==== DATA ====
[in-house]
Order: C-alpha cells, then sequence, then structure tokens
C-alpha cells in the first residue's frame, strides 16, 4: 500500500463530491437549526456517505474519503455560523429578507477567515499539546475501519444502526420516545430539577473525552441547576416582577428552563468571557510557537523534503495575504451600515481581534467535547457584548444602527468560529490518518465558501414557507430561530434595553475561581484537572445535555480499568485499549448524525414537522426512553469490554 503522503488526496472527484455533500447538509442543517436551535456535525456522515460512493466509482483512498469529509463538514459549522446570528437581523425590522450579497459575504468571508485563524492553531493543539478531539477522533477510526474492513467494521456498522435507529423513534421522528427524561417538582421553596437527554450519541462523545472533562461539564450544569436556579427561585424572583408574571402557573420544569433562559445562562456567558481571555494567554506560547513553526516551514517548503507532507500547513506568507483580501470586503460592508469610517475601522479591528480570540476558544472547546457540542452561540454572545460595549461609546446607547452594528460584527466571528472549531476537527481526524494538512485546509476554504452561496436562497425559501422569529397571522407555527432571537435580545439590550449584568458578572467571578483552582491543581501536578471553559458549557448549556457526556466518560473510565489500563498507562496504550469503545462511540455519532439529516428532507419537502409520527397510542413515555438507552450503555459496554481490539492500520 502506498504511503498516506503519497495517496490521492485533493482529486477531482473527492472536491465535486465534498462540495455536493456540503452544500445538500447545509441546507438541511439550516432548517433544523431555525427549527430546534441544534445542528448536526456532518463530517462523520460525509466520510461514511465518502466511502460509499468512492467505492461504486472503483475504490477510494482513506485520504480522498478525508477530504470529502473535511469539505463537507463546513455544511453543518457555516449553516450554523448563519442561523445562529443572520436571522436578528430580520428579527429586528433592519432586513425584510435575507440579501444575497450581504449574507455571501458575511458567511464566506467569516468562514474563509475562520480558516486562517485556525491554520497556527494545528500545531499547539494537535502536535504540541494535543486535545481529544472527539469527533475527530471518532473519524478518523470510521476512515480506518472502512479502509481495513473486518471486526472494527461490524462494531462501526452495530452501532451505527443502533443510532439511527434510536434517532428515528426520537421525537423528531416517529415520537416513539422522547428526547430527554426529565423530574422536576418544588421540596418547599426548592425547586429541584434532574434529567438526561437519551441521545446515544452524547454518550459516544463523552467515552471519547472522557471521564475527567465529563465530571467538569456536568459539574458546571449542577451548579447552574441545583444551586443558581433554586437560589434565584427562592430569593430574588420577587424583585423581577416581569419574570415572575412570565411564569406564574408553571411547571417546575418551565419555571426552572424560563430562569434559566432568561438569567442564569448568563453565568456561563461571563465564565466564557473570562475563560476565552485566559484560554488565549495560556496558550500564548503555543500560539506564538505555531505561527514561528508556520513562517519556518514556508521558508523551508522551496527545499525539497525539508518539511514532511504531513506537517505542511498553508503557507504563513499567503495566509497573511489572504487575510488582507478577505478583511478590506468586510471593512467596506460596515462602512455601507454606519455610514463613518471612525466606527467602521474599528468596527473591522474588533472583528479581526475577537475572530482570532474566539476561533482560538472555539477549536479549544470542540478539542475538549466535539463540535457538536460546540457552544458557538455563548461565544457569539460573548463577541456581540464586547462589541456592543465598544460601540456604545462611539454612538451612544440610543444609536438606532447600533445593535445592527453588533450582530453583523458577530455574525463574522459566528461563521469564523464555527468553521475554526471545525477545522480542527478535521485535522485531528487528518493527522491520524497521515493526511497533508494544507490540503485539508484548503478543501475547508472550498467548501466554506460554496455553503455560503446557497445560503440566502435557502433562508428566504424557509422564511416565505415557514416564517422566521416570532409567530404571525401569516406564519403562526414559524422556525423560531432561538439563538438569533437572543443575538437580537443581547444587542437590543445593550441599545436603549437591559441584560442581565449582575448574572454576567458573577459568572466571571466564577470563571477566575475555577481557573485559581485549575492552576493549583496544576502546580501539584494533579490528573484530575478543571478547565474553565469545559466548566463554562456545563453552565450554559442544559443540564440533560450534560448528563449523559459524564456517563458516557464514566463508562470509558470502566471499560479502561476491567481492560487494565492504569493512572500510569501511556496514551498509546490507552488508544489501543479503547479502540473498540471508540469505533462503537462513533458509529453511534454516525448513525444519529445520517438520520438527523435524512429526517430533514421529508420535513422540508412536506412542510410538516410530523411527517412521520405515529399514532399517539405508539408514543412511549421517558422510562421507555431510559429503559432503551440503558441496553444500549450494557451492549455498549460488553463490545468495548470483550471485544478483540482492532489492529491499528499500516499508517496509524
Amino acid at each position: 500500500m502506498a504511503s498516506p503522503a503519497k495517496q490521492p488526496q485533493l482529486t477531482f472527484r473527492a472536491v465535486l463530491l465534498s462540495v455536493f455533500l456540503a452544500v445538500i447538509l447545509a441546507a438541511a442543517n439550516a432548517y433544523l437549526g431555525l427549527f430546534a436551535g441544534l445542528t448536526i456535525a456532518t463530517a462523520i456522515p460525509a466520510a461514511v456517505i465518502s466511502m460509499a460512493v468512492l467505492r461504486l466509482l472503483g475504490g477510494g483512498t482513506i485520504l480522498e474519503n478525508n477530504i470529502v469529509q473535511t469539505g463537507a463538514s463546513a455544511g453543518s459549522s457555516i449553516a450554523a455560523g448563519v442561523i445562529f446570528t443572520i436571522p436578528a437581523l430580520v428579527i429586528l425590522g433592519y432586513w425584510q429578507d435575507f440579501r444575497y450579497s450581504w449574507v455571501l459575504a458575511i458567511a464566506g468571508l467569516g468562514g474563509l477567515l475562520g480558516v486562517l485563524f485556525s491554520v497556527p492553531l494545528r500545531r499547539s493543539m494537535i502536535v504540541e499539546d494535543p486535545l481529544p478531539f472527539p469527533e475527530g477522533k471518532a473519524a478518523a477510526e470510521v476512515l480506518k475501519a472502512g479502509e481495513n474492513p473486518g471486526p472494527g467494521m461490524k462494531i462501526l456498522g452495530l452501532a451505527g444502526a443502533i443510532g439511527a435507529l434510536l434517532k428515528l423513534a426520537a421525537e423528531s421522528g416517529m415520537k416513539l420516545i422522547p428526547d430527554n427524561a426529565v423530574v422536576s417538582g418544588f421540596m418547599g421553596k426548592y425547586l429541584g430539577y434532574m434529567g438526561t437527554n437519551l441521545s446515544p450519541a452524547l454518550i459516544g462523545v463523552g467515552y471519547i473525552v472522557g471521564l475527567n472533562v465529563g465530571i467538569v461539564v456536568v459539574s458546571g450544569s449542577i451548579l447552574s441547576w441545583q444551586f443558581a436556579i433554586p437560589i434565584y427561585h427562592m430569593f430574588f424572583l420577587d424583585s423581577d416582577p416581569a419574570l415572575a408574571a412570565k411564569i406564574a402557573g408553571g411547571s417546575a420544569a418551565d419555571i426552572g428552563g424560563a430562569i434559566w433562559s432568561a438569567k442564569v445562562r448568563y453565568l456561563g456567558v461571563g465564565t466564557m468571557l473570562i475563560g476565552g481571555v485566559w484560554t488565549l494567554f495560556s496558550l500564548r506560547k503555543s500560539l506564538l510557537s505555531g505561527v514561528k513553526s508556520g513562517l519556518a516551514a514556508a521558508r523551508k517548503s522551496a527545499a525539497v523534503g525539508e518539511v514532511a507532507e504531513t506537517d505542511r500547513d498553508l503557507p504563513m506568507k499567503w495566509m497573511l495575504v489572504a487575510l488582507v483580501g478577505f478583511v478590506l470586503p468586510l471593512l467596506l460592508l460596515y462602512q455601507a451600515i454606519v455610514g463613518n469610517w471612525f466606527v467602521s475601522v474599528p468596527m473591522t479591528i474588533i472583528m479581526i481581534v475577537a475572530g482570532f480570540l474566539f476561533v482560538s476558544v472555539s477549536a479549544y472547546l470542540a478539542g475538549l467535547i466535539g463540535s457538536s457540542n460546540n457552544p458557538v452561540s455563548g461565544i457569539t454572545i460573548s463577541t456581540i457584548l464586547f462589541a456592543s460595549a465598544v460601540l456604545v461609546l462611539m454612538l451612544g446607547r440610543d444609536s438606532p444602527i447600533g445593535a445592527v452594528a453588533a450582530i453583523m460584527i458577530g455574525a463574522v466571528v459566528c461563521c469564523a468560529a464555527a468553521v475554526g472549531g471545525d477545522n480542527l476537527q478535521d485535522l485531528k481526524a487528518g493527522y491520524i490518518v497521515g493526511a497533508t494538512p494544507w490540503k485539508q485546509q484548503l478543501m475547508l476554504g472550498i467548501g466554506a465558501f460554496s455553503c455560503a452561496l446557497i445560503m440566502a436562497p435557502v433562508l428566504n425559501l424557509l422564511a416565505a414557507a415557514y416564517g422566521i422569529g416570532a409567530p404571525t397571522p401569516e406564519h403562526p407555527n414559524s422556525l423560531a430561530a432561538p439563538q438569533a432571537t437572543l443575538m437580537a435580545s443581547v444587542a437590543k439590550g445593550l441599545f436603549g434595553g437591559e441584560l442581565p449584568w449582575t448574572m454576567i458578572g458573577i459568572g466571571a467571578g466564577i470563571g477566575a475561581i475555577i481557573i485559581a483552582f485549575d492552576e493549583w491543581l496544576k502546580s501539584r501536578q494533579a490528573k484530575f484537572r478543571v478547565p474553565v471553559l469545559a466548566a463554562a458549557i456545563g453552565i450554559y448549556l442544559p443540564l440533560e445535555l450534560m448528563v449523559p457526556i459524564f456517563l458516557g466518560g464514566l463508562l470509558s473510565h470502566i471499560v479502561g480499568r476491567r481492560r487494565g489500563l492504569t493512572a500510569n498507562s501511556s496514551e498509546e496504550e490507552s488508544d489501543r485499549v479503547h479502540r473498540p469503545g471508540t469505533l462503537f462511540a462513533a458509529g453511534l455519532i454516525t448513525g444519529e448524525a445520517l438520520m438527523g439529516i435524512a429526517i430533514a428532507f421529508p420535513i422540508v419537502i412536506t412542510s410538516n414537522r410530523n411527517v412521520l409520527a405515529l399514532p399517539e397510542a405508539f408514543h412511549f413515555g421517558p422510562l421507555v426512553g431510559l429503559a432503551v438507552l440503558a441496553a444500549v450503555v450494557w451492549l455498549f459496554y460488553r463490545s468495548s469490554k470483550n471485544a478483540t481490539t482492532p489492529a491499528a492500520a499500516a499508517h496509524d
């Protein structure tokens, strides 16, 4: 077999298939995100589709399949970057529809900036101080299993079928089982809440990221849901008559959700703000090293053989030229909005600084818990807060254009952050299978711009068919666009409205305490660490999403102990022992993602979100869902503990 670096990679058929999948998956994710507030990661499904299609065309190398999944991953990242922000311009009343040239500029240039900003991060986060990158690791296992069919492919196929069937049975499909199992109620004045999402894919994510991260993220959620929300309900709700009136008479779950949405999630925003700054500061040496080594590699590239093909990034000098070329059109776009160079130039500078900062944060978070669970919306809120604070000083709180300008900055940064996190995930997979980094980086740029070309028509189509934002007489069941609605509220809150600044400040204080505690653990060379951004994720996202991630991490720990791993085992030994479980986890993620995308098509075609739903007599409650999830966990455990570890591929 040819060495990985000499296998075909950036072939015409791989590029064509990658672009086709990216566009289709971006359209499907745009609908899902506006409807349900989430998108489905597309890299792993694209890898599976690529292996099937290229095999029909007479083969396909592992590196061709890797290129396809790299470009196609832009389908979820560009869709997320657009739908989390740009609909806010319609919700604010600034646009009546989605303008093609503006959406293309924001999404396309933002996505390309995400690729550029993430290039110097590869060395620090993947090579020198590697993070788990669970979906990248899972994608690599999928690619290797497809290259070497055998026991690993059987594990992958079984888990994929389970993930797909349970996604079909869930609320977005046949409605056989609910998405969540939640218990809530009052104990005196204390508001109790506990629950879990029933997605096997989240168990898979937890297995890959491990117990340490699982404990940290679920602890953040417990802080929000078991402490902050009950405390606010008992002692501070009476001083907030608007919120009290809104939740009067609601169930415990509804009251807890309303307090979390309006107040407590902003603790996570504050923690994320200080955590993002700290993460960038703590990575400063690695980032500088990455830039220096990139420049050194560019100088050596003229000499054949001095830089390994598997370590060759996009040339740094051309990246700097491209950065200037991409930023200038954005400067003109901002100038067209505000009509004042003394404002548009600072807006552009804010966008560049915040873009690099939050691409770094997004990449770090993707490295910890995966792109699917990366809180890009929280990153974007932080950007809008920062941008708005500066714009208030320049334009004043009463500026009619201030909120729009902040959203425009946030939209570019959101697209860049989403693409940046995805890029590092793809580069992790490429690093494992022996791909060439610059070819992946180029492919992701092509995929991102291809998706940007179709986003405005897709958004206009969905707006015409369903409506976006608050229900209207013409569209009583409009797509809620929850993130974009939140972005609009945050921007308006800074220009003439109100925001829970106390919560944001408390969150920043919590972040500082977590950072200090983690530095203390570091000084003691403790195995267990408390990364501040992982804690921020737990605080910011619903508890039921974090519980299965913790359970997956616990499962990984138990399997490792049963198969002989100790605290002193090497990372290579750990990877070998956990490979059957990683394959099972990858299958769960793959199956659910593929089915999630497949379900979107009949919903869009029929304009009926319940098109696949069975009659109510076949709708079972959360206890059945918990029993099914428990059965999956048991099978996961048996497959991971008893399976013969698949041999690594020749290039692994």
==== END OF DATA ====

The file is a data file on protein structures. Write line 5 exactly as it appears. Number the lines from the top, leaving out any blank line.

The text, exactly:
């Protein structure tokens, strides 16, 4: 077999298939995100589709399949970057529809900036101080299993079928089982809440990221849901008559959700703000090293053989030229909005600084818990807060254009952050299978711009068919666009409205305490660490999403102990022992993602979100869902503990 670096990679058929999948998956994710507030990661499904299609065309190398999944991953990242922000311009009343040239500029240039900003991060986060990158690791296992069919492919196929069937049975499909199992109620004045999402894919994510991260993220959620929300309900709700009136008479779950949405999630925003700054500061040496080594590699590239093909990034000098070329059109776009160079130039500078900062944060978070669970919306809120604070000083709180300008900055940064996190995930997979980094980086740029070309028509189509934002007489069941609605509220809150600044400040204080505690653990060379951004994720996202991630991490720990791993085992030994479980986890993620995308098509075609739903007599409650999830966990455990570890591929 040819060495990985000499296998075909950036072939015409791989590029064509990658672009086709990216566009289709971006359209499907745009609908899902506006409807349900989430998108489905597309890299792993694209890898599976690529292996099937290229095999029909007479083969396909592992590196061709890797290129396809790299470009196609832009389908979820560009869709997320657009739908989390740009609909806010319609919700604010600034646009009546989605303008093609503006959406293309924001999404396309933002996505390309995400690729550029993430290039110097590869060395620090993947090579020198590697993070788990669970979906990248899972994608690599999928690619290797497809290259070497055998026991690993059987594990992958079984888990994929389970993930797909349970996604079909869930609320977005046949409605056989609910998405969540939640218990809530009052104990005196204390508001109790506990629950879990029933997605096997989240168990898979937890297995890959491990117990340490699982404990940290679920602890953040417990802080929000078991402490902050009950405390606010008992002692501070009476001083907030608007919120009290809104939740009067609601169930415990509804009251807890309303307090979390309006107040407590902003603790996570504050923690994320200080955590993002700290993460960038703590990575400063690695980032500088990455830039220096990139420049050194560019100088050596003229000499054949001095830089390994598997370590060759996009040339740094051309990246700097491209950065200037991409930023200038954005400067003109901002100038067209505000009509004042003394404002548009600072807006552009804010966008560049915040873009690099939050691409770094997004990449770090993707490295910890995966792109699917990366809180890009929280990153974007932080950007809008920062941008708005500066714009208030320049334009004043009463500026009619201030909120729009902040959203425009946030939209570019959101697209860049989403693409940046995805890029590092793809580069992790490429690093494992022996791909060439610059070819992946180029492919992701092509995929991102291809998706940007179709986003405005897709958004206009969905707006015409369903409506976006608050229900209207013409569209009583409009797509809620929850993130974009939140972005609009945050921007308006800074220009003439109100925001829970106390919560944001408390969150920043919590972040500082977590950072200090983690530095203390570091000084003691403790195995267990408390990364501040992982804690921020737990605080910011619903508890039921974090519980299965913790359970997956616990499962990984138990399997490792049963198969002989100790605290002193090497990372290579750990990877070998956990490979059957990683394959099972990858299958769960793959199956659910593929089915999630497949379900979107009949919903869009029929304009009926319940098109696949069975009659109510076949709708079972959360206890059945918990029993099914428990059965999956048991099978996961048996497959991971008893399976013969698949041999690594020749290039692994």